Global and local watchlists are dynamic in nature. New sanctions are enacted from time to time, courts and news sources identify further cases or previously listed names are removed as new information becomes available. As a result, watchlist providers update or insert hundreds of records daily. To fulfil the ongoing due diligence requirements, financial institutions need to repeat the screening of already onboarded customers on a regular basis and review any cases with new screening results.For individual customers, a key task is the continuous monitoring against AML watch lists to ensure no new matches are found. Other tasks are periodic checks for expired proof of identity documents and regular address updates and, if necessary, documented proof of the new address. Transaction monitoring is another important component.For corporate entities, the complexities grow as their identity and structure is dynamically changing over time. The list of Directors, controlling entities or the ownership structure can change any business day. As a result, on-going monitoring in this case needs to include a continuous screening of the entity itself, including of all entities and controlling persons in the whole ownership structure up to the ultimate beneficial owners. And due to the dynamic nature, Financial institutions should also perform periodic updates of the controlling entities and ownership structure to ensure that the UBO information at their disposal is still accurate and, where relevant, verify the identity of the new directors or controlling individuals and include screening identity documents for expiry on an on-going basis.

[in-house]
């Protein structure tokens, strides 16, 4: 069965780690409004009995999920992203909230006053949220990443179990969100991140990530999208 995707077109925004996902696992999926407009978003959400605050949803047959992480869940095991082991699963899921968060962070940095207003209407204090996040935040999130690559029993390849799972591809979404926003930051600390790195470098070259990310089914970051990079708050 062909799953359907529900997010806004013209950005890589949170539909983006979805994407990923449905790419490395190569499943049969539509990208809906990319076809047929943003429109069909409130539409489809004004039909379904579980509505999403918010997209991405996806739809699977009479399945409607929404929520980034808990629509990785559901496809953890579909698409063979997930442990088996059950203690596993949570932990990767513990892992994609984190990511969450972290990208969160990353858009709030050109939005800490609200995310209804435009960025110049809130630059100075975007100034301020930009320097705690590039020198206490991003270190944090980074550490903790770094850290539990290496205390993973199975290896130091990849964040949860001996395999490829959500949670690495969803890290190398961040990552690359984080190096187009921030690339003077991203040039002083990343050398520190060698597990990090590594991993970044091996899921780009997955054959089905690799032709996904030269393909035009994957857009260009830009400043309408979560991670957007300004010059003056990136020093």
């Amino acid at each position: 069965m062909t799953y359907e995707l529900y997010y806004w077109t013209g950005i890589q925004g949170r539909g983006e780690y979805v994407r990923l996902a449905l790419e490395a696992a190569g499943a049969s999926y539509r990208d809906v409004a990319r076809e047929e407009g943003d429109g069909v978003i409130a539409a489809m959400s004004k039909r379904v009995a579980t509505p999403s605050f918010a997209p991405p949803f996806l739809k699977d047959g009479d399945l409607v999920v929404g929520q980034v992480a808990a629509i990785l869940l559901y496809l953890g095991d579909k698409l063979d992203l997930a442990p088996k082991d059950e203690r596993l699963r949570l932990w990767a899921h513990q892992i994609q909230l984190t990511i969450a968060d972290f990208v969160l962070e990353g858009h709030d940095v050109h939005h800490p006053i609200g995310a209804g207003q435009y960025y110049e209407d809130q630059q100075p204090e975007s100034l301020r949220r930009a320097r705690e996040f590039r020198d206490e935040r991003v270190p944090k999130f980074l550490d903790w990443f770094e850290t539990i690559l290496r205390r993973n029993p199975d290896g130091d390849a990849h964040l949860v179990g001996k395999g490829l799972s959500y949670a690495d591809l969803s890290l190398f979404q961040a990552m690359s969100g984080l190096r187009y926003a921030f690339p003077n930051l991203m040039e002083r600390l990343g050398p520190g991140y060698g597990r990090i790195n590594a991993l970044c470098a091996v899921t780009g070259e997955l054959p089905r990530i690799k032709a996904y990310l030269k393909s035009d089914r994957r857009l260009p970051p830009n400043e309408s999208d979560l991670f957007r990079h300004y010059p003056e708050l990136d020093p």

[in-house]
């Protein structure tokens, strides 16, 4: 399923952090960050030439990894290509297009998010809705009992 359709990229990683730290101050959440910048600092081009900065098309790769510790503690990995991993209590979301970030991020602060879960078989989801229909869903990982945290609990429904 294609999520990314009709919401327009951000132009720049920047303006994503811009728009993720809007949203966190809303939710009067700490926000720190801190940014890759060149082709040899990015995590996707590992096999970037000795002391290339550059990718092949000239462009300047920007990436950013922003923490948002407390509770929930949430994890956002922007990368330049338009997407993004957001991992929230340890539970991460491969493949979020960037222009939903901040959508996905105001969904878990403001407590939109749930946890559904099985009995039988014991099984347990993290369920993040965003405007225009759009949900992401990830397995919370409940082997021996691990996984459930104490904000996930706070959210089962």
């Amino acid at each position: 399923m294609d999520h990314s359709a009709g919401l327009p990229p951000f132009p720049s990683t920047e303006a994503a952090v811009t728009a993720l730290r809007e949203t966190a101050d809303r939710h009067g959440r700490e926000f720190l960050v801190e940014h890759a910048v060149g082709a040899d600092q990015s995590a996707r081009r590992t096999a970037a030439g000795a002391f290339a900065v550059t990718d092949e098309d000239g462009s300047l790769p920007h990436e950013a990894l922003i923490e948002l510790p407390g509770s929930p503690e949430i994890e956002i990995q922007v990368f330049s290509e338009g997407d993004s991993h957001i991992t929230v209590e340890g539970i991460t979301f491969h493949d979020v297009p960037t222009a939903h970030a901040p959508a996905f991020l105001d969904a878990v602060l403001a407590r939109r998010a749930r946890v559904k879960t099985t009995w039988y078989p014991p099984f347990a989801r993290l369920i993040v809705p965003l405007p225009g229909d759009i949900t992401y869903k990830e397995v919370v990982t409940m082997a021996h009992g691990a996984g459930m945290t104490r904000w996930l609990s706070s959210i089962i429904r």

5. Reporting and Record-Keeping